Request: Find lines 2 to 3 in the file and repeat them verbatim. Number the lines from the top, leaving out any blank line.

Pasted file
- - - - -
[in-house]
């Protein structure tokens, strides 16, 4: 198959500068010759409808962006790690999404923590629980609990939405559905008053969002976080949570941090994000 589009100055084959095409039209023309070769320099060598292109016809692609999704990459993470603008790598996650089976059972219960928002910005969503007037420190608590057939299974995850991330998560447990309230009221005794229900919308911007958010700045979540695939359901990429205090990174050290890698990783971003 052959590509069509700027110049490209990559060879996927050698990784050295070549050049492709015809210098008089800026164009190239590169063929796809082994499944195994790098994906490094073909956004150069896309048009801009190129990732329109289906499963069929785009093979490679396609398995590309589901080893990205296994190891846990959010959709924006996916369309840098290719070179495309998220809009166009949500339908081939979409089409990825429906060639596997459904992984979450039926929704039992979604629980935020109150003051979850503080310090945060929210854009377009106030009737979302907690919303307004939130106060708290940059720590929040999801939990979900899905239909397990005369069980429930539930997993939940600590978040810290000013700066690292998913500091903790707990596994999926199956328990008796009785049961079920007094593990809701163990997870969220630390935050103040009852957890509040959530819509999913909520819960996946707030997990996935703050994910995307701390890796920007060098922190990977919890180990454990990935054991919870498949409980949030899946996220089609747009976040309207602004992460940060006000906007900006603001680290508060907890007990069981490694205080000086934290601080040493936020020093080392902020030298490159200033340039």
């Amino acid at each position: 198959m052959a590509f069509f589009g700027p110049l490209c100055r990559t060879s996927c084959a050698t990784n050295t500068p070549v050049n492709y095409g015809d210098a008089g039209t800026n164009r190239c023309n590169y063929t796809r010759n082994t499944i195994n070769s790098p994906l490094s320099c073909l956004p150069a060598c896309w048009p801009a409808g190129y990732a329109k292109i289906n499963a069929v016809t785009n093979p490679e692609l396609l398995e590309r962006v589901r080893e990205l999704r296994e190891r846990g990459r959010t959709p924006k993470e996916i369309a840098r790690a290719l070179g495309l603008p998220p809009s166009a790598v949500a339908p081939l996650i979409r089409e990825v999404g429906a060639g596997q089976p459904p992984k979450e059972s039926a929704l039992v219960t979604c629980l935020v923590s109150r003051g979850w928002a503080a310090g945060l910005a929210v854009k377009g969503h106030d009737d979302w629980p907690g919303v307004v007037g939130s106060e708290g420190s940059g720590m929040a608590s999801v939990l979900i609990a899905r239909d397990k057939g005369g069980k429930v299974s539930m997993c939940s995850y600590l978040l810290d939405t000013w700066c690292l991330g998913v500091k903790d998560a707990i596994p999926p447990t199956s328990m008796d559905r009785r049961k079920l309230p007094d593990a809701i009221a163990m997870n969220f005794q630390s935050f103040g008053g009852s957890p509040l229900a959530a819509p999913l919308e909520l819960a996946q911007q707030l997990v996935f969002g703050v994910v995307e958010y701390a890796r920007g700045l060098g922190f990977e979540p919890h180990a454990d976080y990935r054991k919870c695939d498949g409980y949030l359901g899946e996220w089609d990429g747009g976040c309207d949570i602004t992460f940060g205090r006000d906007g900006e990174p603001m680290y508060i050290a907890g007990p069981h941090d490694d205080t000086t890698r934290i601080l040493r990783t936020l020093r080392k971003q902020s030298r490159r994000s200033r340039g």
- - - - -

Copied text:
């Protein structure tokens, strides 16, 4: 198959500068010759409808962006790690999404923590629980609990939405559905008053969002976080949570941090994000 589009100055084959095409039209023309070769320099060598292109016809692609999704990459993470603008790598996650089976059972219960928002910005969503007037420190608590057939299974995850991330998560447990309230009221005794229900919308911007958010700045979540695939359901990429205090990174050290890698990783971003 052959590509069509700027110049490209990559060879996927050698990784050295070549050049492709015809210098008089800026164009190239590169063929796809082994499944195994790098994906490094073909956004150069896309048009801009190129990732329109289906499963069929785009093979490679396609398995590309589901080893990205296994190891846990959010959709924006996916369309840098290719070179495309998220809009166009949500339908081939979409089409990825429906060639596997459904992984979450039926929704039992979604629980935020109150003051979850503080310090945060929210854009377009106030009737979302907690919303307004939130106060708290940059720590929040999801939990979900899905239909397990005369069980429930539930997993939940600590978040810290000013700066690292998913500091903790707990596994999926199956328990008796009785049961079920007094593990809701163990997870969220630390935050103040009852957890509040959530819509999913909520819960996946707030997990996935703050994910995307701390890796920007060098922190990977919890180990454990990935054991919870498949409980949030899946996220089609747009976040309207602004992460940060006000906007900006603001680290508060907890007990069981490694205080000086934290601080040493936020020093080392902020030298490159200033340039």
């Amino acid at each position: 198959m052959a590509f069509f589009g700027p110049l490209c100055r990559t060879s996927c084959a050698t990784n050295t500068p070549v050049n492709y095409g015809d210098a008089g039209t800026n164009r190239c023309n590169y063929t796809r010759n082994t499944i195994n070769s790098p994906l490094s320099c073909l956004p150069a060598c896309w048009p801009a409808g190129y990732a329109k292109i289906n499963a069929v016809t785009n093979p490679e692609l396609l398995e590309r962006v589901r080893e990205l999704r296994e190891r846990g990459r959010t959709p924006k993470e996916i369309a840098r790690a290719l070179g495309l603008p998220p809009s166009a790598v949500a339908p081939l996650i979409r089409e990825v999404g429906a060639g596997q089976p459904p992984k979450e059972s039926a929704l039992v219960t979604c629980l935020v923590s109150r003051g979850w928002a503080a310090g945060l910005a929210v854009k377009g969503h106030d009737d979302w629980p907690g919303v307004v007037g939130s106060e708290g420190s940059g720590m929040a608590s999801v939990l979900i609990a899905r239909d397990k057939g005369g069980k429930v299974s539930m997993c939940s995850y600590l978040l810290d939405t000013w700066c690292l991330g998913v500091k903790d998560a707990i596994p999926p447990t199956s328990m008796d559905r009785r049961k079920l309230p007094d593990a809701i009221a163990m997870n969220f005794q630390s935050f103040g008053g009852s957890p509040l229900a959530a819509p999913l919308e909520l819960a996946q911007q707030l997990v996935f969002g703050v994910v995307e958010y701390a890796r920007g700045l060098g922190f990977e979540p919890h180990a454990d976080y990935r054991k919870c695939d498949g409980y949030l359901g899946e996220w089609d990429g747009g976040c309207d949570i602004t992460f940060g205090r006000d906007g900006e990174p603001m680290y508060i050290a907890g007990p069981h941090d490694d205080t000086t890698r934290i601080l040493r990783t936020l020093r080392k971003q902020s030298r490159r994000s200033r340039g």